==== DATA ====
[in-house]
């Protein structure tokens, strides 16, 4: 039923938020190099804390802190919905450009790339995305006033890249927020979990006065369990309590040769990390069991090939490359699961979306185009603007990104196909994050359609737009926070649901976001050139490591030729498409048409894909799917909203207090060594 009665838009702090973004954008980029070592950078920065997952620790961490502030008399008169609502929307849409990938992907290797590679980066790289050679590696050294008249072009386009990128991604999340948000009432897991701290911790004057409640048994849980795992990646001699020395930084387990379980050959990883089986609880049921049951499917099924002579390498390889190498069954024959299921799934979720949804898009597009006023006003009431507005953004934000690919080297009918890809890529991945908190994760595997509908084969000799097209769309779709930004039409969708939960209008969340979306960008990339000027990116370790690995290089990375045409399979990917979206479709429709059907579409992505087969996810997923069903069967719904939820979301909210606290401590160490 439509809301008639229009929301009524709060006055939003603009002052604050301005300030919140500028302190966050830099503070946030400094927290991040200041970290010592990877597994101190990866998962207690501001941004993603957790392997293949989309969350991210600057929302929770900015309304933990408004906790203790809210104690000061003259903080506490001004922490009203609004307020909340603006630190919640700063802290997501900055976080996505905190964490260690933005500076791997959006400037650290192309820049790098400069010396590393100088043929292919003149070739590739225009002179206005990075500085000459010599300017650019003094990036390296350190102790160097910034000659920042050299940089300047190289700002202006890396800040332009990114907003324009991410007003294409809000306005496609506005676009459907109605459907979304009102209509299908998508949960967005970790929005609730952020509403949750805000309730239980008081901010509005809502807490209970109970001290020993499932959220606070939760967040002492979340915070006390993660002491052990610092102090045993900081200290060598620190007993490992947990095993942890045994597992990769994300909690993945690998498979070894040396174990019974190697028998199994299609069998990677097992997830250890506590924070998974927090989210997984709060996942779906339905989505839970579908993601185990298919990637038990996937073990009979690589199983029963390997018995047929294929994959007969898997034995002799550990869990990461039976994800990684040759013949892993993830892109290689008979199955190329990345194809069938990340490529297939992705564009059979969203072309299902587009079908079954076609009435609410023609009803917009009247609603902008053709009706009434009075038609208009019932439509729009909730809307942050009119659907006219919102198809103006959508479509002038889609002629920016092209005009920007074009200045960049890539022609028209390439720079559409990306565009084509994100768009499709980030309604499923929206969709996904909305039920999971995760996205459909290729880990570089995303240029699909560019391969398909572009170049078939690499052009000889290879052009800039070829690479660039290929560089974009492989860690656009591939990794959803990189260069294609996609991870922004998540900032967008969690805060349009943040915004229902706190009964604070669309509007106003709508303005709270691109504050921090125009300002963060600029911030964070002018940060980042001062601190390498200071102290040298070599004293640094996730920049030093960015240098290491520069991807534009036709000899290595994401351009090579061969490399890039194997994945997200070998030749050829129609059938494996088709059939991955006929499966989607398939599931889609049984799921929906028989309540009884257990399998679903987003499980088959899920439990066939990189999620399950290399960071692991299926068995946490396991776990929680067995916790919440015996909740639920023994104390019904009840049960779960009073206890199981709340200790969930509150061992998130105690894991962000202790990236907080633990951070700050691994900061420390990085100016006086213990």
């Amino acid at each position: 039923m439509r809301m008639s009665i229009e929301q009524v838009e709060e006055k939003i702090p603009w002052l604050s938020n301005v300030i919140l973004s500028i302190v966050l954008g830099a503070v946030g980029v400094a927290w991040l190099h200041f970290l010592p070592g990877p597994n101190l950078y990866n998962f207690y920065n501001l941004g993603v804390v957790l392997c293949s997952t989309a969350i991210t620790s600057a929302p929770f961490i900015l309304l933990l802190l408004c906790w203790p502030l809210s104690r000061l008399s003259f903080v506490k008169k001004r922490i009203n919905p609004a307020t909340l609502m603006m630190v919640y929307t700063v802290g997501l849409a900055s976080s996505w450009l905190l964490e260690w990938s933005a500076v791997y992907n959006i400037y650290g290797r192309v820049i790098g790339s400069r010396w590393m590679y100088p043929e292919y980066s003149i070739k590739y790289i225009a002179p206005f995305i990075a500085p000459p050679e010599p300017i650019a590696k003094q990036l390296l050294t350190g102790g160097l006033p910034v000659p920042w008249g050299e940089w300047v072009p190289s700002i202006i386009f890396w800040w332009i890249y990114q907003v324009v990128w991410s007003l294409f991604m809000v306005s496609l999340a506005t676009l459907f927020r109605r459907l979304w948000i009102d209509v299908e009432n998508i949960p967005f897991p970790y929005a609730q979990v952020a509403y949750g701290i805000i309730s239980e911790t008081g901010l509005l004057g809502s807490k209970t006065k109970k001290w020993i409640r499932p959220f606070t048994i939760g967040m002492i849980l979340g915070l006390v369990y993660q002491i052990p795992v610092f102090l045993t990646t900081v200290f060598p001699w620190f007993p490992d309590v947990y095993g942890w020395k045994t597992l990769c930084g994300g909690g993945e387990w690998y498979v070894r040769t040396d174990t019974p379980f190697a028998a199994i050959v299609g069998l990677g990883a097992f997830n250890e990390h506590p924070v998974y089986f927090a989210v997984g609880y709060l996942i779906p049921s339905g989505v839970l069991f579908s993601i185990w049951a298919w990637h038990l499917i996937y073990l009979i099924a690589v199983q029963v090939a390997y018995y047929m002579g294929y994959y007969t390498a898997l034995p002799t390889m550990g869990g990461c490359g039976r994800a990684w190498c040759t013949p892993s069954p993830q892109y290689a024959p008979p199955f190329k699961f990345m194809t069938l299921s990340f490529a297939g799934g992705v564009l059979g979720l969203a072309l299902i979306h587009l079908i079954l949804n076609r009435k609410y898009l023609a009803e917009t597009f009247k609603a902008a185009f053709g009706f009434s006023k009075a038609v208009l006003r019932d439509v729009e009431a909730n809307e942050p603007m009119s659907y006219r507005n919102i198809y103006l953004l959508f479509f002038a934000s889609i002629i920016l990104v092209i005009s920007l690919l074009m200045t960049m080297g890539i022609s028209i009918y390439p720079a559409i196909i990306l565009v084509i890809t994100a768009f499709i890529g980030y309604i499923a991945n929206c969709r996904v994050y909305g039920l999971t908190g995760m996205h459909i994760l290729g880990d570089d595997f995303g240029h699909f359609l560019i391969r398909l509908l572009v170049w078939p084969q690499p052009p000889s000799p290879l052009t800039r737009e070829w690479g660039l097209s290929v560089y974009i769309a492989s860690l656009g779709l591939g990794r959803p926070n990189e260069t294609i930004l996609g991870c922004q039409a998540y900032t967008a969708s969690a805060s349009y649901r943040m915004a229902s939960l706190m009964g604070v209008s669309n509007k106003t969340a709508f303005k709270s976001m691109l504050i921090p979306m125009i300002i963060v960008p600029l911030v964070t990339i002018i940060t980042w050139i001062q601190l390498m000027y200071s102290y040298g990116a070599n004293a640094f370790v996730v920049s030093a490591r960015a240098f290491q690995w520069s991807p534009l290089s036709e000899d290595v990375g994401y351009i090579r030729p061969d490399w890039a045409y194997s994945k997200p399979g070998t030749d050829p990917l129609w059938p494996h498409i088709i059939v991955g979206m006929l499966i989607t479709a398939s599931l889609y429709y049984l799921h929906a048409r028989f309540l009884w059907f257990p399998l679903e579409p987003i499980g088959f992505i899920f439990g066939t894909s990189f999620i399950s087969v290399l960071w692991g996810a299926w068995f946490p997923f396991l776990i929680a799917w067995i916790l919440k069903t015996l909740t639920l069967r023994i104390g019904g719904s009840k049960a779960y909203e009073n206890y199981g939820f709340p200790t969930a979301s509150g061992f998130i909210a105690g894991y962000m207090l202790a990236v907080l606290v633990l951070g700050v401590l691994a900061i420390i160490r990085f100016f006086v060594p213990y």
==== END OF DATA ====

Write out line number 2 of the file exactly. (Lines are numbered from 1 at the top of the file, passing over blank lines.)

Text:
């Protein structure tokens, strides 16, 4: 039923938020190099804390802190919905450009790339995305006033890249927020979990006065369990309590040769990390069991090939490359699961979306185009603007990104196909994050359609737009926070649901976001050139490591030729498409048409894909799917909203207090060594 009665838009702090973004954008980029070592950078920065997952620790961490502030008399008169609502929307849409990938992907290797590679980066790289050679590696050294008249072009386009990128991604999340948000009432897991701290911790004057409640048994849980795992990646001699020395930084387990379980050959990883089986609880049921049951499917099924002579390498390889190498069954024959299921799934979720949804898009597009006023006003009431507005953004934000690919080297009918890809890529991945908190994760595997509908084969000799097209769309779709930004039409969708939960209008969340979306960008990339000027990116370790690995290089990375045409399979990917979206479709429709059907579409992505087969996810997923069903069967719904939820979301909210606290401590160490 439509809301008639229009929301009524709060006055939003603009002052604050301005300030919140500028302190966050830099503070946030400094927290991040200041970290010592990877597994101190990866998962207690501001941004993603957790392997293949989309969350991210600057929302929770900015309304933990408004906790203790809210104690000061003259903080506490001004922490009203609004307020909340603006630190919640700063802290997501900055976080996505905190964490260690933005500076791997959006400037650290192309820049790098400069010396590393100088043929292919003149070739590739225009002179206005990075500085000459010599300017650019003094990036390296350190102790160097910034000659920042050299940089300047190289700002202006890396800040332009990114907003324009991410007003294409809000306005496609506005676009459907109605459907979304009102209509299908998508949960967005970790929005609730952020509403949750805000309730239980008081901010509005809502807490209970109970001290020993499932959220606070939760967040002492979340915070006390993660002491052990610092102090045993900081200290060598620190007993490992947990095993942890045994597992990769994300909690993945690998498979070894040396174990019974190697028998199994299609069998990677097992997830250890506590924070998974927090989210997984709060996942779906339905989505839970579908993601185990298919990637038990996937073990009979690589199983029963390997018995047929294929994959007969898997034995002799550990869990990461039976994800990684040759013949892993993830892109290689008979199955190329990345194809069938990340490529297939992705564009059979969203072309299902587009079908079954076609009435609410023609009803917009009247609603902008053709009706009434009075038609208009019932439509729009909730809307942050009119659907006219919102198809103006959508479509002038889609002629920016092209005009920007074009200045960049890539022609028209390439720079559409990306565009084509994100768009499709980030309604499923929206969709996904909305039920999971995760996205459909290729880990570089995303240029699909560019391969398909572009170049078939690499052009000889290879052009800039070829690479660039290929560089974009492989860690656009591939990794959803990189260069294609996609991870922004998540900032967008969690805060349009943040915004229902706190009964604070669309509007106003709508303005709270691109504050921090125009300002963060600029911030964070002018940060980042001062601190390498200071102290040298070599004293640094996730920049030093960015240098290491520069991807534009036709000899290595994401351009090579061969490399890039194997994945997200070998030749050829129609059938494996088709059939991955006929499966989607398939599931889609049984799921929906028989309540009884257990399998679903987003499980088959899920439990066939990189999620399950290399960071692991299926068995946490396991776990929680067995916790919440015996909740639920023994104390019904009840049960779960009073206890199981709340200790969930509150061992998130105690894991962000202790990236907080633990951070700050691994900061420390990085100016006086213990």